I've found the skill of congruence to be controversial. Congruence is the harmony or alignment of one's internal states and external expression. It allows for you to be more authentic and build trust faster. It's something most people say they value, however is not consistently applied. Let's dig into why congruence is so difficult.
I was torn whether to include this skill in my list. Instead of omitting it completely, I decided to unpack it and invite you to join me to reflect on it.
It's hard to miss the authentic leadership trend where you're told to bring your whole self to work. While I delight in the aspiration of a place with deep belonging, there are quite a few problems with the idea of telling leaders they should match their words, tone, facial expressions, emotions and body language as often as possible.
Congruence isn't supported. The dominant culture we live in, severely limits what is considered acceptable self-expression. Each of the social roles we embody includes spoken or assumed guidelines for what appropriate expression looks like, and workplace professionalism is dictated by White dominant culture. Asking someone to consistently reveal their internal states as true as possible is currently dangerous for many people.
Covering is prolific in organizations. Covering is a type of identity management where someone conceals or disassociates from one or more of their identities. One can disguise their appearance, change their words/tone/behaviors, hide affiliations, avoid members of the same identity group, or refuse to stand up for others. Many people have been systemically punished for being themselves, not just historically but daily as microaggressions and biases run rampant.
What are some examples of how you cover, or are incongruent?
I few examples of incongruencies I've challenged within myself are:
A reframe to consider...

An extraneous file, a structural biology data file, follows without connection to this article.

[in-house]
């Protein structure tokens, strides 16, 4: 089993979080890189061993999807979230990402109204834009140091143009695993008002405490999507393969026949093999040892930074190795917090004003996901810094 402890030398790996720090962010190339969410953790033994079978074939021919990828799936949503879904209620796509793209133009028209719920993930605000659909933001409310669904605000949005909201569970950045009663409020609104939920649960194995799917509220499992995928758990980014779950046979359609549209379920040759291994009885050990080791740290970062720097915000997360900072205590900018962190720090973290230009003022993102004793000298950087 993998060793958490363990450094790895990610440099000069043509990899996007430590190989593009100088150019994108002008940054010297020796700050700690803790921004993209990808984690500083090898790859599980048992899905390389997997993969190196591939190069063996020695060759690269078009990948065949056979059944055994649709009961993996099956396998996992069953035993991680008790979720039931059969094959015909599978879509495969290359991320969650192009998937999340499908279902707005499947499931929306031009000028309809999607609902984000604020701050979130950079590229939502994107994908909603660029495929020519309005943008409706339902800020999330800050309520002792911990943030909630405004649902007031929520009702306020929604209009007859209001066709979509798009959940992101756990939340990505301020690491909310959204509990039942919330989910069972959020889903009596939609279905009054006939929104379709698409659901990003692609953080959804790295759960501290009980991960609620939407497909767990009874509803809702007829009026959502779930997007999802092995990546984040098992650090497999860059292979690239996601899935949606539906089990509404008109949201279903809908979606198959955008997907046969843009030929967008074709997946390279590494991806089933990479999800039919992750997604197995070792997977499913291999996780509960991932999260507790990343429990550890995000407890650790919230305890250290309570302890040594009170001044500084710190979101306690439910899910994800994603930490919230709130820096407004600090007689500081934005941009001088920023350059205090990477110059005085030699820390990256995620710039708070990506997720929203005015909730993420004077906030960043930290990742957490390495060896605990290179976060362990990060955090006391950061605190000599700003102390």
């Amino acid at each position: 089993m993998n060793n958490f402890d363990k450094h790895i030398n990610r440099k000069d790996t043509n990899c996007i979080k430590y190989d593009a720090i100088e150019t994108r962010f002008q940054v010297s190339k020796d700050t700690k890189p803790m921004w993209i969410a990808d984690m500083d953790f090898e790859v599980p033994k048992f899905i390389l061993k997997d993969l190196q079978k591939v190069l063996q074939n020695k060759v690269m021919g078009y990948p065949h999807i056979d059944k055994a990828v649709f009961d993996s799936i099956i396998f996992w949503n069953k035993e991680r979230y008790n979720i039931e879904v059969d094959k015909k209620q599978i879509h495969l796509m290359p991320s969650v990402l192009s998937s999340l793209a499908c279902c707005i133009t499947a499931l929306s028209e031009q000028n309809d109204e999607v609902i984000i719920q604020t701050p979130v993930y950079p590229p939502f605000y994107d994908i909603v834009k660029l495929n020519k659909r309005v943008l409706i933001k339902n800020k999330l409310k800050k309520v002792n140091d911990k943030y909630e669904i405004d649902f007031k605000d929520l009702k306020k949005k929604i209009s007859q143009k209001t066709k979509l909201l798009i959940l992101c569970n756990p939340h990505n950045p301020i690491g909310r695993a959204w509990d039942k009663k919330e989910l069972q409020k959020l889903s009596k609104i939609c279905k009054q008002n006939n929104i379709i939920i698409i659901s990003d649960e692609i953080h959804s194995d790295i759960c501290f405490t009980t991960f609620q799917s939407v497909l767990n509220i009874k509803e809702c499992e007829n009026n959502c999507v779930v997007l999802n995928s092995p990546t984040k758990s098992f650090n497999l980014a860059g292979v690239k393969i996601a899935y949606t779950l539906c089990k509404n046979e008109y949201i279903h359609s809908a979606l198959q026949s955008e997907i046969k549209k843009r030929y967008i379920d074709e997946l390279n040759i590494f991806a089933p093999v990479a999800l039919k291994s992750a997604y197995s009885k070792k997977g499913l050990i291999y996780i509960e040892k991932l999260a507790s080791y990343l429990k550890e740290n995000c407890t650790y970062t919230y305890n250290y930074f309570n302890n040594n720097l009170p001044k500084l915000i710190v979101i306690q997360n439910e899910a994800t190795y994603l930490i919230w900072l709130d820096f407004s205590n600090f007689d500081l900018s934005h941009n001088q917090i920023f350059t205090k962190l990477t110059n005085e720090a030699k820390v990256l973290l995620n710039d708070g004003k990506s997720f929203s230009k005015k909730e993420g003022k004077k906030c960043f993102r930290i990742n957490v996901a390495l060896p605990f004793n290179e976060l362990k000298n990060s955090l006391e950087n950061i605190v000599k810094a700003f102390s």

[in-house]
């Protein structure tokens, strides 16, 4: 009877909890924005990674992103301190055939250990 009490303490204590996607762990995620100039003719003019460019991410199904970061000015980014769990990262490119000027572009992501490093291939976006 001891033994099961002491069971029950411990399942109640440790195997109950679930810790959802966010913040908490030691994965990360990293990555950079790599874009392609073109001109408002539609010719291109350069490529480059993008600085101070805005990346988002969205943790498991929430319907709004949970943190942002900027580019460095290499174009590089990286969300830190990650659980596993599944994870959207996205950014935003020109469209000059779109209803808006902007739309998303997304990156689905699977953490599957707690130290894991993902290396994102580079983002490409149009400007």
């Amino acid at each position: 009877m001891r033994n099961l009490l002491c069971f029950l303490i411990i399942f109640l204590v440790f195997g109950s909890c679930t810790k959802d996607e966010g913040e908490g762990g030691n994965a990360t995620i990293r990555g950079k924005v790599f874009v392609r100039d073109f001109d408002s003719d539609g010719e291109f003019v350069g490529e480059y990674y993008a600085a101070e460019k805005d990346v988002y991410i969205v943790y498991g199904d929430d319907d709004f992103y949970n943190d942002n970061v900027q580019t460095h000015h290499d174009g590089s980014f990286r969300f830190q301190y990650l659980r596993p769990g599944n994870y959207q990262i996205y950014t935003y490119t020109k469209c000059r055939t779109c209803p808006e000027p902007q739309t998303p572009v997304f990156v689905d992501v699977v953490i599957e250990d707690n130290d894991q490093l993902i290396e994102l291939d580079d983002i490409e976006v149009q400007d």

If you observe incongruencies within yourself, just pause and notice what's going on. It is a choice point for you to shift your behavior or to continue as you are. That choice is up to you.
If you notice a potential incongruency in another person simply consider that they could be having a complex experience of mixed thoughts and emotions. Or perhaps two or more of their cultural identities are giving them different information. What a marvelous opportunity to get to know someone better. This is a perfect time to paraphrase them or ask their consent to follow up further.
Additionally, turn your curiosity onto yourself. Reflect on what part of you might be creating a lack of psychological safety for a part of that person. It may be something you've done intentionally, or without any awareness. It could be something related to your personal behaviors, or could be that a group identity you hold has inflicted trauma on a group identity they hold.
At the core of congruence is a deep desire to be who we are, to find intimacy and trust in our relationships, and to express ourselves without fear of harm. In other words, to belong. Rather than getting hung up on how authentically or aligned or self-expressed someone is being, focus on fostering belonging.
Here are some reflection questions to get you started: